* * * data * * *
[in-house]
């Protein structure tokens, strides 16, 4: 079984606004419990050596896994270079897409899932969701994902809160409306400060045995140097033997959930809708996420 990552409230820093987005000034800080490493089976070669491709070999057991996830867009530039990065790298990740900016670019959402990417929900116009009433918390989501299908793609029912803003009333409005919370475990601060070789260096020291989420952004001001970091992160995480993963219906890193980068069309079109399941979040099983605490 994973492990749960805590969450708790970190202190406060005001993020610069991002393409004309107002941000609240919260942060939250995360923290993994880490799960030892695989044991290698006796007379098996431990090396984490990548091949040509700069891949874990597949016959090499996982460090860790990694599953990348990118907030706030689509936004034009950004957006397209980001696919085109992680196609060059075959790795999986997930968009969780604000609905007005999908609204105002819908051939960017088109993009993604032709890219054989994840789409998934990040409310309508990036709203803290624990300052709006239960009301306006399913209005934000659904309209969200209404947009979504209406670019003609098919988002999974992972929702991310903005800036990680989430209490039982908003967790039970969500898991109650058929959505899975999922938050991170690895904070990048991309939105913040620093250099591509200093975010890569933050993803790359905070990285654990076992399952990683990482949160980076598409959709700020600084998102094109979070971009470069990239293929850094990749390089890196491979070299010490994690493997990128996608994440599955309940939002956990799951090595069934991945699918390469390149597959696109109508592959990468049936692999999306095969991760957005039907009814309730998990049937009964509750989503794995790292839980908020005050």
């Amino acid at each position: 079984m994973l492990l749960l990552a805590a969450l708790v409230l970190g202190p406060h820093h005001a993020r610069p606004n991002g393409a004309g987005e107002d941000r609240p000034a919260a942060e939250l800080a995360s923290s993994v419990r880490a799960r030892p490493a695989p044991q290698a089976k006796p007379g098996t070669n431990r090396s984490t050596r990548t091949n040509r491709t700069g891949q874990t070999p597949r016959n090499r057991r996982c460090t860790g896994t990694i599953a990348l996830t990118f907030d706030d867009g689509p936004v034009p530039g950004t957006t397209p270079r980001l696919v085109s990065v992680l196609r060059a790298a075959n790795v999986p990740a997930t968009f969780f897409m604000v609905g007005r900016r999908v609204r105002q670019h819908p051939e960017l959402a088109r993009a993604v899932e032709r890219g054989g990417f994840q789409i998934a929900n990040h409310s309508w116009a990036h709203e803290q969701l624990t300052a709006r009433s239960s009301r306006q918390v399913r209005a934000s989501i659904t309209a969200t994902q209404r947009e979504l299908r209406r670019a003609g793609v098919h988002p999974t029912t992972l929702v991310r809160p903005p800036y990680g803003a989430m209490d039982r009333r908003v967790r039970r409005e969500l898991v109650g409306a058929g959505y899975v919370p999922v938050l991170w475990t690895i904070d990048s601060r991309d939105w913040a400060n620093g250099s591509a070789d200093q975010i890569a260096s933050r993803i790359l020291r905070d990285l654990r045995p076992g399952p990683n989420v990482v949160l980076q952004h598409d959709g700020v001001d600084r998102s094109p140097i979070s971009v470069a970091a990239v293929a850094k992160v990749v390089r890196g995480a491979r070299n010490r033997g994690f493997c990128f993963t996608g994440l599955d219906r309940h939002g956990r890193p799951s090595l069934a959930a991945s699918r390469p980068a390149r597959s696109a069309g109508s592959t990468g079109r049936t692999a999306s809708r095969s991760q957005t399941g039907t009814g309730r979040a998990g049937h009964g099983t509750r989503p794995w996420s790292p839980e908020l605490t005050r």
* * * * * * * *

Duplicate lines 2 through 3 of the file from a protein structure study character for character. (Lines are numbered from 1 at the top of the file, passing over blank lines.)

């Protein structure tokens, strides 16, 4: 079984606004419990050596896994270079897409899932969701994902809160409306400060045995140097033997959930809708996420 990552409230820093987005000034800080490493089976070669491709070999057991996830867009530039990065790298990740900016670019959402990417929900116009009433918390989501299908793609029912803003009333409005919370475990601060070789260096020291989420952004001001970091992160995480993963219906890193980068069309079109399941979040099983605490 994973492990749960805590969450708790970190202190406060005001993020610069991002393409004309107002941000609240919260942060939250995360923290993994880490799960030892695989044991290698006796007379098996431990090396984490990548091949040509700069891949874990597949016959090499996982460090860790990694599953990348990118907030706030689509936004034009950004957006397209980001696919085109992680196609060059075959790795999986997930968009969780604000609905007005999908609204105002819908051939960017088109993009993604032709890219054989994840789409998934990040409310309508990036709203803290624990300052709006239960009301306006399913209005934000659904309209969200209404947009979504209406670019003609098919988002999974992972929702991310903005800036990680989430209490039982908003967790039970969500898991109650058929959505899975999922938050991170690895904070990048991309939105913040620093250099591509200093975010890569933050993803790359905070990285654990076992399952990683990482949160980076598409959709700020600084998102094109979070971009470069990239293929850094990749390089890196491979070299010490994690493997990128996608994440599955309940939002956990799951090595069934991945699918390469390149597959696109109508592959990468049936692999999306095969991760957005039907009814309730998990049937009964509750989503794995790292839980908020005050």
């Amino acid at each position: 079984m994973l492990l749960l990552a805590a969450l708790v409230l970190g202190p406060h820093h005001a993020r610069p606004n991002g393409a004309g987005e107002d941000r609240p000034a919260a942060e939250l800080a995360s923290s993994v419990r880490a799960r030892p490493a695989p044991q290698a089976k006796p007379g098996t070669n431990r090396s984490t050596r990548t091949n040509r491709t700069g891949q874990t070999p597949r016959n090499r057991r996982c460090t860790g896994t990694i599953a990348l996830t990118f907030d706030d867009g689509p936004v034009p530039g950004t957006t397209p270079r980001l696919v085109s990065v992680l196609r060059a790298a075959n790795v999986p990740a997930t968009f969780f897409m604000v609905g007005r900016r999908v609204r105002q670019h819908p051939e960017l959402a088109r993009a993604v899932e032709r890219g054989g990417f994840q789409i998934a929900n990040h409310s309508w116009a990036h709203e803290q969701l624990t300052a709006r009433s239960s009301r306006q918390v399913r209005a934000s989501i659904t309209a969200t994902q209404r947009e979504l299908r209406r670019a003609g793609v098919h988002p999974t029912t992972l929702v991310r809160p903005p800036y990680g803003a989430m209490d039982r009333r908003v967790r039970r409005e969500l898991v109650g409306a058929g959505y899975v919370p999922v938050l991170w475990t690895i904070d990048s601060r991309d939105w913040a400060n620093g250099s591509a070789d200093q975010i890569a260096s933050r993803i790359l020291r905070d990285l654990r045995p076992g399952p990683n989420v990482v949160l980076q952004h598409d959709g700020v001001d600084r998102s094109p140097i979070s971009v470069a970091a990239v293929a850094k992160v990749v390089r890196g995480a491979r070299n010490r033997g994690f493997c990128f993963t996608g994440l599955d219906r309940h939002g956990r890193p799951s090595l069934a959930a991945s699918r390469p980068a390149r597959s696109a069309g109508s592959t990468g079109r049936t692999a999306s809708r095969s991760q957005t399941g039907t009814g309730r979040a998990g049937h009964g099983t509750r989503p794995w996420s790292p839980e908020l605490t005050r």